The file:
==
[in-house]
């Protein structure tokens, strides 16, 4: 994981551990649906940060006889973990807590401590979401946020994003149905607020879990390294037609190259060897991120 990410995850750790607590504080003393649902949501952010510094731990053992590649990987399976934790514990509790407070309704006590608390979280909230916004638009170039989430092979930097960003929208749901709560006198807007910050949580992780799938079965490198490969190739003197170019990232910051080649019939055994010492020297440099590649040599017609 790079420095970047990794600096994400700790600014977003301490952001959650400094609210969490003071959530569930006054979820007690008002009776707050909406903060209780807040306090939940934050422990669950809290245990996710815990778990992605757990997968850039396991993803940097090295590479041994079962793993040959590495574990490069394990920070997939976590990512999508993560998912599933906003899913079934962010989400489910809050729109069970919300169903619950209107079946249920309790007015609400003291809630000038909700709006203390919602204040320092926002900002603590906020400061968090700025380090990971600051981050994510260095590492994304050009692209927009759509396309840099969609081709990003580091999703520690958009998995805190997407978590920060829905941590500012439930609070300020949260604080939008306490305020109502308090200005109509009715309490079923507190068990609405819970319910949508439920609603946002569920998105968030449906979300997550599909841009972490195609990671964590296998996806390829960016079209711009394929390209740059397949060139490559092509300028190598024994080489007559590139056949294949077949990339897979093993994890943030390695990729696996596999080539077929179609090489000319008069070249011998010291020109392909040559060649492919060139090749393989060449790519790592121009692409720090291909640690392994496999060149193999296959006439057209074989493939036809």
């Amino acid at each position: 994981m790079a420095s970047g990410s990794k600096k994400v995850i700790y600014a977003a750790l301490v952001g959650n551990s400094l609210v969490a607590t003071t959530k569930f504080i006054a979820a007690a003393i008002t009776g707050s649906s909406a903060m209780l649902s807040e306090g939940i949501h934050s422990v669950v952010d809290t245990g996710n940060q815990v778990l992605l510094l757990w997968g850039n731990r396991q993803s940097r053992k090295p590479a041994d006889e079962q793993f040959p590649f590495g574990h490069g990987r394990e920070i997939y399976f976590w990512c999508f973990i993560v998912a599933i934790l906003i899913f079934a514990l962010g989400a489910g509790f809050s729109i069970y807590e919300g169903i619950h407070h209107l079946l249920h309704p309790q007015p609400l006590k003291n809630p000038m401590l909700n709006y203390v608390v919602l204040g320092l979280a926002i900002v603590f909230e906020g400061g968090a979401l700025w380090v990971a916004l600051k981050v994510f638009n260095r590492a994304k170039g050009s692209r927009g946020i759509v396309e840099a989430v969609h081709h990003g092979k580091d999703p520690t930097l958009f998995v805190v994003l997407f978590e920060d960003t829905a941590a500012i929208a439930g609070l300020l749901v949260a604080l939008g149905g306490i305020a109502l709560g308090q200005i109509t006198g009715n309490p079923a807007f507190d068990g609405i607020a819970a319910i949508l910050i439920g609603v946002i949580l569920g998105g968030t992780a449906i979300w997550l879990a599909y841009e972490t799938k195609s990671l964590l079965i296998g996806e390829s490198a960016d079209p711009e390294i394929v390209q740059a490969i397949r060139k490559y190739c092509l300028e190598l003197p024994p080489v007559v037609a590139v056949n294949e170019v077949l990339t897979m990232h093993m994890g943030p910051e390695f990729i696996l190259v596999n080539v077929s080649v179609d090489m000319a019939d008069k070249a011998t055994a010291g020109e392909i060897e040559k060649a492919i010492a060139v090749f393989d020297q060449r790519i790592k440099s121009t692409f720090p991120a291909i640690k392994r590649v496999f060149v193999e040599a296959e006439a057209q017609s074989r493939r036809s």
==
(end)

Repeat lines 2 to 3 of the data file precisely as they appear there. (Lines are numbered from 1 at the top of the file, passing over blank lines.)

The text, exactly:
């Protein structure tokens, strides 16, 4: 994981551990649906940060006889973990807590401590979401946020994003149905607020879990390294037609190259060897991120 990410995850750790607590504080003393649902949501952010510094731990053992590649990987399976934790514990509790407070309704006590608390979280909230916004638009170039989430092979930097960003929208749901709560006198807007910050949580992780799938079965490198490969190739003197170019990232910051080649019939055994010492020297440099590649040599017609 790079420095970047990794600096994400700790600014977003301490952001959650400094609210969490003071959530569930006054979820007690008002009776707050909406903060209780807040306090939940934050422990669950809290245990996710815990778990992605757990997968850039396991993803940097090295590479041994079962793993040959590495574990490069394990920070997939976590990512999508993560998912599933906003899913079934962010989400489910809050729109069970919300169903619950209107079946249920309790007015609400003291809630000038909700709006203390919602204040320092926002900002603590906020400061968090700025380090990971600051981050994510260095590492994304050009692209927009759509396309840099969609081709990003580091999703520690958009998995805190997407978590920060829905941590500012439930609070300020949260604080939008306490305020109502308090200005109509009715309490079923507190068990609405819970319910949508439920609603946002569920998105968030449906979300997550599909841009972490195609990671964590296998996806390829960016079209711009394929390209740059397949060139490559092509300028190598024994080489007559590139056949294949077949990339897979093993994890943030390695990729696996596999080539077929179609090489000319008069070249011998010291020109392909040559060649492919060139090749393989060449790519790592121009692409720090291909640690392994496999060149193999296959006439057209074989493939036809």
């Amino acid at each position: 994981m790079a420095s970047g990410s990794k600096k994400v995850i700790y600014a977003a750790l301490v952001g959650n551990s400094l609210v969490a607590t003071t959530k569930f504080i006054a979820a007690a003393i008002t009776g707050s649906s909406a903060m209780l649902s807040e306090g939940i949501h934050s422990v669950v952010d809290t245990g996710n940060q815990v778990l992605l510094l757990w997968g850039n731990r396991q993803s940097r053992k090295p590479a041994d006889e079962q793993f040959p590649f590495g574990h490069g990987r394990e920070i997939y399976f976590w990512c999508f973990i993560v998912a599933i934790l906003i899913f079934a514990l962010g989400a489910g509790f809050s729109i069970y807590e919300g169903i619950h407070h209107l079946l249920h309704p309790q007015p609400l006590k003291n809630p000038m401590l909700n709006y203390v608390v919602l204040g320092l979280a926002i900002v603590f909230e906020g400061g968090a979401l700025w380090v990971a916004l600051k981050v994510f638009n260095r590492a994304k170039g050009s692209r927009g946020i759509v396309e840099a989430v969609h081709h990003g092979k580091d999703p520690t930097l958009f998995v805190v994003l997407f978590e920060d960003t829905a941590a500012i929208a439930g609070l300020l749901v949260a604080l939008g149905g306490i305020a109502l709560g308090q200005i109509t006198g009715n309490p079923a807007f507190d068990g609405i607020a819970a319910i949508l910050i439920g609603v946002i949580l569920g998105g968030t992780a449906i979300w997550l879990a599909y841009e972490t799938k195609s990671l964590l079965i296998g996806e390829s490198a960016d079209p711009e390294i394929v390209q740059a490969i397949r060139k490559y190739c092509l300028e190598l003197p024994p080489v007559v037609a590139v056949n294949e170019v077949l990339t897979m990232h093993m994890g943030p910051e390695f990729i696996l190259v596999n080539v077929s080649v179609d090489m000319a019939d008069k070249a011998t055994a010291g020109e392909i060897e040559k060649a492919i010492a060139v090749f393989d020297q060449r790519i790592k440099s121009t692409f720090p991120a291909i640690k392994r590649v496999f060149v193999e040599a296959e006439a057209q017609s074989r493939r036809s």